This year Anheuser-Busch InBev again tried to get all its breweries onto the floor at GABF, but only Blue Point, of Patchogue, N.Y., which was bought in 2014, was initially picked. Every other Anheuser-Busch InBev brewery was then removed from consideration, said Nancy Johnson, the Brewers Association's event director.
When additional slots opened after some breweries decided not to attend, the Brewers Association conducted a second lottery and drew Four Peaks, of Tempe, Ariz., which Anheuser-Busch InBev bought in 2015.
Chicago-based MillerCoors faced a similar situation. Initially, only Coors was picked, but the company subsequently got two of its craft operations in: AC Golden and Hop Valley breweries.
Johnson said GABF, with more space this year, was able to accommodate every brewery wanting to participate in GABF, with the exception of the Anheuser-Busch InBev and MillerCoors breweries that weren't admitted. (She noted that Anheuser-Busch InBev also could have selected the two breweries it wanted to place at the festival; they didn't need to be picked at random.)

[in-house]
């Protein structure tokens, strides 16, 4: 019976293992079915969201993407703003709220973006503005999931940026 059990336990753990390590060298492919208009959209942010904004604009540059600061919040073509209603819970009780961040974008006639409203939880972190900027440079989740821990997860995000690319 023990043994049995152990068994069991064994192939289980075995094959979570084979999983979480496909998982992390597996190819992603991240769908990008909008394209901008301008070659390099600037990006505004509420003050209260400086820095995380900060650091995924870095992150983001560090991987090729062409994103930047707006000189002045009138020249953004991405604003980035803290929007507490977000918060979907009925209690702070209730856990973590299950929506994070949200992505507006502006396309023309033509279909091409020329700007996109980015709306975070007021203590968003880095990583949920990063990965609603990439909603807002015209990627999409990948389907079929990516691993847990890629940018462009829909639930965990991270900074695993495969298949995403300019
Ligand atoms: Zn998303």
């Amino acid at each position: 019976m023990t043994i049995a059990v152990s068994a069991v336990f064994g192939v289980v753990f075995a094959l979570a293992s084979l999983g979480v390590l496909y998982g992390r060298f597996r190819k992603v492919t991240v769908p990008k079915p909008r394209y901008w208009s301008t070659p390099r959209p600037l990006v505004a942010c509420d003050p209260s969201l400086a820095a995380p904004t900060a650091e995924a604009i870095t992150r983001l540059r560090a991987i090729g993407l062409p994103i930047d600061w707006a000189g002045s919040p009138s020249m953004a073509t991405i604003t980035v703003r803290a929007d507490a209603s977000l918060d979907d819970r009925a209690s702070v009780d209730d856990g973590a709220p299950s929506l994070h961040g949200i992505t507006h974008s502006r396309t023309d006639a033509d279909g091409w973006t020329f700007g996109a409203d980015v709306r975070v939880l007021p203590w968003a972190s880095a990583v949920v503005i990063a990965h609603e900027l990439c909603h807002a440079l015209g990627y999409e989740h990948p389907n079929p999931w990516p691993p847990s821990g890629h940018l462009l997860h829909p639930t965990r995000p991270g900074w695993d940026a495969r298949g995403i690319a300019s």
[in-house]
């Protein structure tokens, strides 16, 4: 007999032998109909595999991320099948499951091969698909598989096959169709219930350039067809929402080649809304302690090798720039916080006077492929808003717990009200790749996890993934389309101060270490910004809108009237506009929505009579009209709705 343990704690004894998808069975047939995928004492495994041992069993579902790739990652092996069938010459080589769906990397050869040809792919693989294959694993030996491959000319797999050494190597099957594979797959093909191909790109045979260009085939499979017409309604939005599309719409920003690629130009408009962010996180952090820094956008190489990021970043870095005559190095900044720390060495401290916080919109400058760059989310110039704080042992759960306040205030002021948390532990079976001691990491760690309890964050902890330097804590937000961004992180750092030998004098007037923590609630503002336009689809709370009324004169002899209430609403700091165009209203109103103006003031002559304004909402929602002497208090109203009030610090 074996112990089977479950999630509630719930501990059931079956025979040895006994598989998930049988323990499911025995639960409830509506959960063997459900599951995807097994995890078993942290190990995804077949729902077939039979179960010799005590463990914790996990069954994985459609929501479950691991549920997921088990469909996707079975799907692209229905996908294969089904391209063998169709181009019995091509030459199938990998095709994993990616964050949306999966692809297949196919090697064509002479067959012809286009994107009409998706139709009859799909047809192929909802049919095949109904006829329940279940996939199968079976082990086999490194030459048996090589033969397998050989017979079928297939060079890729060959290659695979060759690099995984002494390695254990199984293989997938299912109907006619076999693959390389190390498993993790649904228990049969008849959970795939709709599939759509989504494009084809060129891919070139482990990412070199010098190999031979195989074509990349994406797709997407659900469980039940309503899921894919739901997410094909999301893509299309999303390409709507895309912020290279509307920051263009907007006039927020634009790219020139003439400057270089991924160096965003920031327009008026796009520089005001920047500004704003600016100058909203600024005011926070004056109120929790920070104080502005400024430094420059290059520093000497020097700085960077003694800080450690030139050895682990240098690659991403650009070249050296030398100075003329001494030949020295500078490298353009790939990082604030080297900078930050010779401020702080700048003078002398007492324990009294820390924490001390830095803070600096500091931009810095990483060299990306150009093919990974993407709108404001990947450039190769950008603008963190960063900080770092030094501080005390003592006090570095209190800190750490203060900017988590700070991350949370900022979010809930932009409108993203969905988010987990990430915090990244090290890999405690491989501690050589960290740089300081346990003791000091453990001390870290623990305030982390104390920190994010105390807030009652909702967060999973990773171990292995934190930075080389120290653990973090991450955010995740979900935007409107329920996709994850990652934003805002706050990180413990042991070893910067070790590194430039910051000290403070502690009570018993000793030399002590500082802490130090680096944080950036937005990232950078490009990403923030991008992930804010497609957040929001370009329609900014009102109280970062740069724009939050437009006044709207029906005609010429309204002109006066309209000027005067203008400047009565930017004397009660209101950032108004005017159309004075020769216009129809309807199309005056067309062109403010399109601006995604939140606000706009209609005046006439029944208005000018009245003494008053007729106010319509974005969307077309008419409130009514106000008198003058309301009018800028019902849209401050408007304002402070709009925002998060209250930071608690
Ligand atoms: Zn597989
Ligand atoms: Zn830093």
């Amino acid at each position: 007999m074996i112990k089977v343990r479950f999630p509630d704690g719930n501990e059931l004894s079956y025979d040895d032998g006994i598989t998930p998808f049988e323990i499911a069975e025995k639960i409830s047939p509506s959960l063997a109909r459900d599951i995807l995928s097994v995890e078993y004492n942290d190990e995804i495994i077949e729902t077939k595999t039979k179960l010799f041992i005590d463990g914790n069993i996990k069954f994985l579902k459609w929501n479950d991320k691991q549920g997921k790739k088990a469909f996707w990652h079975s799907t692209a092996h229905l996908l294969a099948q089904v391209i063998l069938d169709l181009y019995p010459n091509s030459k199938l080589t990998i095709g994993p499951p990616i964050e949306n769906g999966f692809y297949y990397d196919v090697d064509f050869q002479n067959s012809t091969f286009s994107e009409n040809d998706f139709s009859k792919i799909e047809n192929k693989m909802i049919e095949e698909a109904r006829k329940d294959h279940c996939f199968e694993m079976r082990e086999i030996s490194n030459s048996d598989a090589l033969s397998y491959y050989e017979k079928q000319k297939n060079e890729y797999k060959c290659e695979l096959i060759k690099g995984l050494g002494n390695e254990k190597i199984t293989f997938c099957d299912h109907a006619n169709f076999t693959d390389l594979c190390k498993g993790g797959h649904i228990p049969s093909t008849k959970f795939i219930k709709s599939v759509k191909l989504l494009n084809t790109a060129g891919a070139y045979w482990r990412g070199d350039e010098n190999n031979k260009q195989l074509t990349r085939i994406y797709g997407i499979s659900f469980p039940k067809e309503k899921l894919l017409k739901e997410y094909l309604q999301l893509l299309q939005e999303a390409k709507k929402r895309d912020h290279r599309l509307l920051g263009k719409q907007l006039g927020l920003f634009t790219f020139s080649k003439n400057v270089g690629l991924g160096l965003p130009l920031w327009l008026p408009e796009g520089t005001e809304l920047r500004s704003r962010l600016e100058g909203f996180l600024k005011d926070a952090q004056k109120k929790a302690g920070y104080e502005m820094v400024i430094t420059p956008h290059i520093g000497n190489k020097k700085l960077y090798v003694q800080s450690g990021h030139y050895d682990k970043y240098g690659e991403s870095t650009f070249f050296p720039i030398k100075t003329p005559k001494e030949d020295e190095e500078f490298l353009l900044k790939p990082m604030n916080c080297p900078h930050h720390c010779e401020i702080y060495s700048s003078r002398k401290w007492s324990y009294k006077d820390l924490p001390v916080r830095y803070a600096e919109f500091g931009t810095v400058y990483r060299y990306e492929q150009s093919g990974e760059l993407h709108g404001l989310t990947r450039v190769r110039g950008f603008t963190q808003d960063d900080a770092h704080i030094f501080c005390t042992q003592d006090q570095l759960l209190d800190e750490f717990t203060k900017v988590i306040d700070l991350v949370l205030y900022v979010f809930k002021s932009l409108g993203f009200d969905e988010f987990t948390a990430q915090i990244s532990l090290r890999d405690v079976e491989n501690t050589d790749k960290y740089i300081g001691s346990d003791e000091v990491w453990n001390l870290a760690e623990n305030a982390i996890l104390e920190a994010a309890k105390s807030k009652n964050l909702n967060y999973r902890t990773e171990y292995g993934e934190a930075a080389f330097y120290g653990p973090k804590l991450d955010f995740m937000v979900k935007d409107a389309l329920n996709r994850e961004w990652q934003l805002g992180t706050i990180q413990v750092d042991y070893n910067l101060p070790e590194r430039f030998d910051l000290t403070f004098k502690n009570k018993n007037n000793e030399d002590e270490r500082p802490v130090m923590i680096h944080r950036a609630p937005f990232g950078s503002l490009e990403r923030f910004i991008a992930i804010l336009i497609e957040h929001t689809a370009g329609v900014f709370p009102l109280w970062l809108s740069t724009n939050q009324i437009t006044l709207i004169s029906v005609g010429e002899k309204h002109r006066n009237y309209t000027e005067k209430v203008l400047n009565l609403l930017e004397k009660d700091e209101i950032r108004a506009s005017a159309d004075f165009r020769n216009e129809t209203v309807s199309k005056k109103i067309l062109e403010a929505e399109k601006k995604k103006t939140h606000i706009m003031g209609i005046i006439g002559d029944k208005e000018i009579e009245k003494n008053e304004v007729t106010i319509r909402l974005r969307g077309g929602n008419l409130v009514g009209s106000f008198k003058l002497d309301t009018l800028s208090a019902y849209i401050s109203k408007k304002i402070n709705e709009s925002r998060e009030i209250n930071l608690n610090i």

Ahsmann was running Blue Point when he got the news that that brewery could take part in the festival. He immediately began trading messages with leadership from other Anheuser-Busch InBev-owned breweries.
"The texts started going around," he said. "'Are you in?' 'Nope.' 'Are you in?' 'Nope.' 'Are you in?' 'Nope.'"
Initially, no one at Anheuser-Busch InBev realized there were restrictions on its involvement, Ahsmann said.
MillerCoors was similarly unaware at first, said Lisa Zimmer, that company's beer culture and community manager. When the nation's second-largest beer company initially only landed only one of the 10 breweries it submitted for GABF, she took to Twitter to post some salty thoughts.
Zimmer said she was "pretty frustrated" initially but calmed down after the Brewers Association reached out to explain the new protocol. Like Anheuser-Busch InBev, MillerCoors had ample representation at GABF in 2016, which included booths for Miller, Coors, Blue Moon, Leinenkugel, plus craft acquisitions Terrapin, St. Archer, Hop Valley and Revolver.
"I know who their constituents are and who we are, but I always liked GABF because it's like, 'We're all here together,'" Zimmer said. "We're here next to these other booths, and it's good. It felt like a level playing field."